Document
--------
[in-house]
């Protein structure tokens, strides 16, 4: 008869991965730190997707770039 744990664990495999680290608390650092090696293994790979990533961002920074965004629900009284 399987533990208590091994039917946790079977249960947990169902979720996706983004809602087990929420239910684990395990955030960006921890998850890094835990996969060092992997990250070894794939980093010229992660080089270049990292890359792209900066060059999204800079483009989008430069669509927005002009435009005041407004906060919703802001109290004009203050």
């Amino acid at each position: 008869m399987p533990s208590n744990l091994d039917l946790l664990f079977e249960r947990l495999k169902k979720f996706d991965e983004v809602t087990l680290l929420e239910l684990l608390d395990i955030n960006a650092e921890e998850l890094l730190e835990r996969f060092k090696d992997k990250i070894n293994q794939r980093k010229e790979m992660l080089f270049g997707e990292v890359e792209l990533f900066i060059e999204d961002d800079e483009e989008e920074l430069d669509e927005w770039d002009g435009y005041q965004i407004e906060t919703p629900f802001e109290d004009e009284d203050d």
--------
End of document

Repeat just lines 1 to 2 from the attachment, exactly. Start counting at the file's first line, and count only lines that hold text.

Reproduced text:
[in-house]
């Protein structure tokens, strides 16, 4: 008869991965730190997707770039 744990664990495999680290608390650092090696293994790979990533961002920074965004629900009284 399987533990208590091994039917946790079977249960947990169902979720996706983004809602087990929420239910684990395990955030960006921890998850890094835990996969060092992997990250070894794939980093010229992660080089270049990292890359792209900066060059999204800079483009989008430069669509927005002009435009005041407004906060919703802001109290004009203050």